Ah, yet another incredible lab last week. My freshwater ecology class set out to the Root River on Thursday to explore the fascinating world of macroinvertebrates. Okay, I’m kidding a little here. Macroinvertebrates are not the most exciting subject in environmental biology for me; however, collecting them was a blast. My friend Peter Borash and I traveled up-river with our waders, a fine-mesh net, plastic jar, and a tweezers looking for as many macroinvertebrates that we could find. Peter and I usually have a few laughs during labs, because 90% of the time I grab the pair of waders that are too short for me, making it very difficult to trek in muddy or rocky habitats. I am notorious with Dr. Cochran (the chair of biology, and I think maybe takes part as Dean of students? Don’t quote me on that), anyway, I am notorious for destroying waders, which are basically rubber pants that keep you dry. I have ruined two pairs within two semesters of using them. The first time was during my sophomore year backpack shocking, I stepped on a nail that went right through my waders and into my foot –and now leaks a little in the left foot, and the second time I sat down in them, which again were too short and I ripped a huge hole in them. Whoops.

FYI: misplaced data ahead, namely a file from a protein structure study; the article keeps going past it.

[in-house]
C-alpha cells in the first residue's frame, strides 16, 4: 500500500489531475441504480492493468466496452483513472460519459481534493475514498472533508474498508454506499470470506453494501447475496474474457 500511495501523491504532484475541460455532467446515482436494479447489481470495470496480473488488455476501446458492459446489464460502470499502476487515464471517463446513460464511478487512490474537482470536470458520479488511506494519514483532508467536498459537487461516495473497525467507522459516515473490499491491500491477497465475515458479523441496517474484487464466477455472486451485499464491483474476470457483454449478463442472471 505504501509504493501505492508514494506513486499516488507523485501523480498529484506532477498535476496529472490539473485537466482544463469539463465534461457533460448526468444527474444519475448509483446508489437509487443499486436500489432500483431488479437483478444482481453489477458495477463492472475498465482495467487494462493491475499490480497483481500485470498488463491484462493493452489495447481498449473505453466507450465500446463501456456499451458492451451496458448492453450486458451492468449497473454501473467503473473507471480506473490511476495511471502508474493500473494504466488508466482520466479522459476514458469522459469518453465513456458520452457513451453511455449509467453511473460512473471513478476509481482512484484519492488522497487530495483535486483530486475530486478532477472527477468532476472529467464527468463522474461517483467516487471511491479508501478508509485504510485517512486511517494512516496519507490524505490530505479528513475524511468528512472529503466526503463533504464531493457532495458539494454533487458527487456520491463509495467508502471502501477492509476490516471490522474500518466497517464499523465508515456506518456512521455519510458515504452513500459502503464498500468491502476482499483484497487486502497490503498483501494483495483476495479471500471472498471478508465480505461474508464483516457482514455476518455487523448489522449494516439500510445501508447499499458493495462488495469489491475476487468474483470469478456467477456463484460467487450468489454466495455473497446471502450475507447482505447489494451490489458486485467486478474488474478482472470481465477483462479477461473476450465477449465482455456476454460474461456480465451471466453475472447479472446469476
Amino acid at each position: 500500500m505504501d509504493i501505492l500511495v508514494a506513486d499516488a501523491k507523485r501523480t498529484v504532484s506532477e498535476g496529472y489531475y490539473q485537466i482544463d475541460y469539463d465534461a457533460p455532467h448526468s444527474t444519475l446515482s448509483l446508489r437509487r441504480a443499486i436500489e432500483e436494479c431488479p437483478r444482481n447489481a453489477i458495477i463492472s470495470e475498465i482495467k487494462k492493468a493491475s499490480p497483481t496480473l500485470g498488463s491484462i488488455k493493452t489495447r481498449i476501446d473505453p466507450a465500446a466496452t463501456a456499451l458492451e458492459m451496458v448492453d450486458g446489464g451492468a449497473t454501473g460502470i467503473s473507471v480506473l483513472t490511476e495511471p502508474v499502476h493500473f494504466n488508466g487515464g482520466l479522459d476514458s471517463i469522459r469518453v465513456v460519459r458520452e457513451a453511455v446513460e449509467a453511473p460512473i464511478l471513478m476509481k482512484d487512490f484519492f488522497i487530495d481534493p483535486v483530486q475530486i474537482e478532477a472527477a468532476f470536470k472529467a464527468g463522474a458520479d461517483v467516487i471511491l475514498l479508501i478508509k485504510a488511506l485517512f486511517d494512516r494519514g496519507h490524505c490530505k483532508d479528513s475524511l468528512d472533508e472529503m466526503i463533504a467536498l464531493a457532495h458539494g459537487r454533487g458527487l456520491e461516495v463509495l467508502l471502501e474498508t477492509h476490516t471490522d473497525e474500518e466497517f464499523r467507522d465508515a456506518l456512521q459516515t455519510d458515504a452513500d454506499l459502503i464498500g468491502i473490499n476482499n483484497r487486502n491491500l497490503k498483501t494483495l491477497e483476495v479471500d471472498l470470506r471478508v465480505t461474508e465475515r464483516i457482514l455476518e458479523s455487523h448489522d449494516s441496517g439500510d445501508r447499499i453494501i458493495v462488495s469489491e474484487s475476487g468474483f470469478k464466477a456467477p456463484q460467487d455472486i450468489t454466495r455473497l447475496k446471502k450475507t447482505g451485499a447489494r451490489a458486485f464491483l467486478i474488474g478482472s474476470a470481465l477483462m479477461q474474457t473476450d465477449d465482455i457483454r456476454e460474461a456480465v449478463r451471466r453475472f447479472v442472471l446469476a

We also did some backpack electroshocking on the river to collect various species of freshwater fish. Mark Ross caught the second mudpuppy ever collected in a Saint Mary’s lab–which was pretty exciting. In addition, we caught hogsuckers, banded and rainbow darters, green sunfish, small mouth bass, and a stonecat or two. Saint Mary’s environmental biology labs have given me the best memories of my life. Here, your classmates become part of your family, I love that. Below is a photo of me and a quillback taken first semester of my junior year in my Fisheries Biology class. We caught it using an electric boat shocker.